Paul McCarthy’s Chocolate Factory at Monnaie de Paris
The reopening of the Monnaie de Paris during the Paris Christmas season was accompanied by Paul McCarthy’s intoxicating exhibition, The Chocolate Factory. It was a multi-level installation taking up many of the opulent rooms on the 2nd floor. As you walked through the process orientated exhibition you were confronted with huge inflatable sex toys, giant white plastic chocolate molds, a crude chocolate-making laboratory, shelves of fresh chocolate santas and trees, and the moaning and groaning from a confusing multi-video projection. McCarthy made sure all of your senses were bombarded by forcing you to meander through the maze-like rooms in between shelves and boxes stocked with chocolate sculptures.
The video projections were made in response to an incident where one of his giant inflatables situated in Vendome a Paris, was punctured and deflated prior to the show opening on October 25, 2014.The site-specific video documents McCarthy writing and reading in a child-like manner on large sheets of paper. He wrote the comments and insults the Parisian public confronted the artist with. Walking through the installation you were rewarded at the end with the option of purchasing the edible chocolate sculptures from the gift shop thus completing this Western consumerist cycle.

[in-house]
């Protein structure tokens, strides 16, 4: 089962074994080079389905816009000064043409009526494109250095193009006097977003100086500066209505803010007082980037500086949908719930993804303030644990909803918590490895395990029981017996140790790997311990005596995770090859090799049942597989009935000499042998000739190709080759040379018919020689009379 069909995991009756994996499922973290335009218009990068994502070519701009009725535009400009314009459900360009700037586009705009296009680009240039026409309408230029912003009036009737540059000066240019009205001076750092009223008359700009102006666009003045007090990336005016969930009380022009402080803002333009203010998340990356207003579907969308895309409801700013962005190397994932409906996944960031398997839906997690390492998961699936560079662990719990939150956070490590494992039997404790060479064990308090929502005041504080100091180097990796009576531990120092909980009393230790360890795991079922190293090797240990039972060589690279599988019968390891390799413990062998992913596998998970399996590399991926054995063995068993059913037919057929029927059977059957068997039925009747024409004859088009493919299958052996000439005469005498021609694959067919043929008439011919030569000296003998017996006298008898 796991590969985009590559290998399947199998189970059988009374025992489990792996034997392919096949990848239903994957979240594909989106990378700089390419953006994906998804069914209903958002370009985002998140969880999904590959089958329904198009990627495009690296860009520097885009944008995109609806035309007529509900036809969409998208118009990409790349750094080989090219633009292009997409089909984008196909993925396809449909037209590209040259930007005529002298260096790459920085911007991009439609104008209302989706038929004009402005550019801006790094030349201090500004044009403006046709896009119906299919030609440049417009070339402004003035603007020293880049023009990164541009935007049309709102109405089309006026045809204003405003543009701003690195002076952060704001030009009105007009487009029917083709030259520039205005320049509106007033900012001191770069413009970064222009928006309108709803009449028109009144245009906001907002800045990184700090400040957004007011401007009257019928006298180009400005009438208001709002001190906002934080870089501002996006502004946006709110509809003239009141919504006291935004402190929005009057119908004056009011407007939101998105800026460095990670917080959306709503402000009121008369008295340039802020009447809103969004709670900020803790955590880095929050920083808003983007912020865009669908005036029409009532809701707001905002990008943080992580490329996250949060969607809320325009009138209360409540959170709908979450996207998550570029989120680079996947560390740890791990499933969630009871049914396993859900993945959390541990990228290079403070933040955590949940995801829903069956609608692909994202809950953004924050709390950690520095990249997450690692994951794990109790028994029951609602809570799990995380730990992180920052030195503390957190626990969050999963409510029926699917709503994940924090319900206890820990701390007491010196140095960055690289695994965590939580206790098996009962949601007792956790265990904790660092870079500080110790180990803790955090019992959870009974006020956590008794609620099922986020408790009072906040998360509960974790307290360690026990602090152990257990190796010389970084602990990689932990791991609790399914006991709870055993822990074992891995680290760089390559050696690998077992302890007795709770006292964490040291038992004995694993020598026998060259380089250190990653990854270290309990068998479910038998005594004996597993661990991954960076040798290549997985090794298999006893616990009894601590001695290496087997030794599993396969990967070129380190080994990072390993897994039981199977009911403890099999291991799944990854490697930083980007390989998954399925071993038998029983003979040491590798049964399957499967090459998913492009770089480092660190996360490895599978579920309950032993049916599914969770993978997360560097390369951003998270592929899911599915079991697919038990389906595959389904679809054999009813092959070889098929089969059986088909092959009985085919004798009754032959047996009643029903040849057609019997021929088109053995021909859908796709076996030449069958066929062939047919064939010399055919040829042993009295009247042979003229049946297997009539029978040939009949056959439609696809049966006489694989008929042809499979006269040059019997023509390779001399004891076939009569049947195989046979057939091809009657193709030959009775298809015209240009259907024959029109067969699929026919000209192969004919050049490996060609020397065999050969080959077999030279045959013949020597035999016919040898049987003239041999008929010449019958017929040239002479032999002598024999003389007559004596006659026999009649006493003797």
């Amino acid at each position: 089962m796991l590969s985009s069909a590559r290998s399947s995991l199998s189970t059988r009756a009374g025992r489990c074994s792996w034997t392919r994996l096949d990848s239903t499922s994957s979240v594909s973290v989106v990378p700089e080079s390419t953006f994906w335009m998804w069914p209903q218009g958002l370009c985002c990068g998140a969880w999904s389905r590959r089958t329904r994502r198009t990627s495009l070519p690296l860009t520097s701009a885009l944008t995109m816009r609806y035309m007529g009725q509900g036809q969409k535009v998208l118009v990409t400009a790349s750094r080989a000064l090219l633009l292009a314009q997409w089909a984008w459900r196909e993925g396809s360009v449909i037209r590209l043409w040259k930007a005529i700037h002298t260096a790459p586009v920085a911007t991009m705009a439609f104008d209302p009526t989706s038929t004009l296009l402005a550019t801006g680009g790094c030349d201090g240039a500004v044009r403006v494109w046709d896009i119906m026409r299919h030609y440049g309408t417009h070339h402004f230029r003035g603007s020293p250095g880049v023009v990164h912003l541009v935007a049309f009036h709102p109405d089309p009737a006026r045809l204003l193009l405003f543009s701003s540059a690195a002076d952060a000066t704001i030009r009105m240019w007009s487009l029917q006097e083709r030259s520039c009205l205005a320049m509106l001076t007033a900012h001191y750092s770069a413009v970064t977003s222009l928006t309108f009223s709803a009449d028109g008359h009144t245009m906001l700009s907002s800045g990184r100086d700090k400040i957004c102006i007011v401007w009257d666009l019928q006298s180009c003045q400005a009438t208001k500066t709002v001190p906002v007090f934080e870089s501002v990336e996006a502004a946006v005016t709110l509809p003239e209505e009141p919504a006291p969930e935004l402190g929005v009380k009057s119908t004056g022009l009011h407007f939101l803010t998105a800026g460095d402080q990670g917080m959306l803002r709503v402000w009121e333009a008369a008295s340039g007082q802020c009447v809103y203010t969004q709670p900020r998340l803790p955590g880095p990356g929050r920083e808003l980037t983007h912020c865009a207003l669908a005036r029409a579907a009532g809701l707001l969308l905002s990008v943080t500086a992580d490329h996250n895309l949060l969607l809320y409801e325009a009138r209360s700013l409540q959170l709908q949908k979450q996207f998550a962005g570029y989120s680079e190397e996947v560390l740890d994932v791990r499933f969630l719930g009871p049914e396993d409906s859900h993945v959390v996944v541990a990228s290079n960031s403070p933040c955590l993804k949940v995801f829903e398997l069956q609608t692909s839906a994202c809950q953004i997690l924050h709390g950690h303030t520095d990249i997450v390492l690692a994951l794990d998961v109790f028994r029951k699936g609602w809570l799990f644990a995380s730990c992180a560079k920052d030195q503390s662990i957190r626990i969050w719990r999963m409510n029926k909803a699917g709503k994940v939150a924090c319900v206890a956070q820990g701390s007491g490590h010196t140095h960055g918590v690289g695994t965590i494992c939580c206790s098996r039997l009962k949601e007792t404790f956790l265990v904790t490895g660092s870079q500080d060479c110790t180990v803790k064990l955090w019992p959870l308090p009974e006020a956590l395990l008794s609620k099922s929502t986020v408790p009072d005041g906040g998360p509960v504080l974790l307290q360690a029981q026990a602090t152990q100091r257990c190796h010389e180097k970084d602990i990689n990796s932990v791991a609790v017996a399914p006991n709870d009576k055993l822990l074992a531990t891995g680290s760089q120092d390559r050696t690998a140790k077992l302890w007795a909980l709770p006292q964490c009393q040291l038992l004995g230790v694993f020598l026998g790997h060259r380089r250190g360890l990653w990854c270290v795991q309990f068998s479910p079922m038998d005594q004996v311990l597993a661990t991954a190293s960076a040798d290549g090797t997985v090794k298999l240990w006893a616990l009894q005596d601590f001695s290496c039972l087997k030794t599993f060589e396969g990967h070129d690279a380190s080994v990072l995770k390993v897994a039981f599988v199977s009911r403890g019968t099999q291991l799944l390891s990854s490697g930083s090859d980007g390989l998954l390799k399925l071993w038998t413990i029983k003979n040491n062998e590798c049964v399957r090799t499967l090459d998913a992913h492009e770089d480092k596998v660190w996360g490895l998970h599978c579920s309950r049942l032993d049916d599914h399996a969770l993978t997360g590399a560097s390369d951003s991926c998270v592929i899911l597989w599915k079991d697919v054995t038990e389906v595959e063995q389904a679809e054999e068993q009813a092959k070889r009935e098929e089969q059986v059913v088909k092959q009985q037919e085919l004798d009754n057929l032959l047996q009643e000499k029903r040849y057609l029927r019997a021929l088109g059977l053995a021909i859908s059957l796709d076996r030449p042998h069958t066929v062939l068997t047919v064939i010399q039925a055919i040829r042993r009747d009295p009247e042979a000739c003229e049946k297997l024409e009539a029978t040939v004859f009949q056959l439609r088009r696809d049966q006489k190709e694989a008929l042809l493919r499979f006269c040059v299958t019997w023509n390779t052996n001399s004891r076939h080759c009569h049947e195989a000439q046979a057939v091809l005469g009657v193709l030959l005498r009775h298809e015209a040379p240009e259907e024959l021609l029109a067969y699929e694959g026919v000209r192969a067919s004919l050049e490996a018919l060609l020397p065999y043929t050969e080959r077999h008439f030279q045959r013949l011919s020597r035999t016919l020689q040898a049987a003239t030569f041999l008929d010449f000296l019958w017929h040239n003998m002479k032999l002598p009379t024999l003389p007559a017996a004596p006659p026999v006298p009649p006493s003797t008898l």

Entering the building, you climbed a grand staircase and were presented with large (4-10m) inflatable wafting plastic structures. These ‘trees’, as the artist Paul McCarthy titled them, actually doubled as sex toys. They seemed striking and out of place but to know Paul McCarthy’s work is to know his work exposes the underbelly of the Los Angeles, Hollywood consumer culture.
The intoxicating smell of sweet chocolate was unavoidable. Freshly made chocolate santas and ‘trees’ await to be installed or placed in the installation.
On the 2nd floor was the Chocolate Factory, a constructed structure with no ceiling that resembled a flimsy film set more than a productive chocolate factory. Workers or performers dressed in red jackets and wearing gaudy blond wigs produced chocolate santas and trees. They methodically performed the act of filling molds with fresh molten chocolate and then clipped them onto a large rotating machine. The molds were then massaged and popped out to be displayed.
The video projections were presented in darker rooms of the installation which invoked a dreamlike atmosphere.They became a counterpoint to the hurried pace of the production of the factory. The sound was often inaudible and humorous as you tried to understand and decipher McCarthy’s words. Each day the entire installation grew with more and more sculptures thus exposing the challenges and love of our production society.
By Jason Wallengren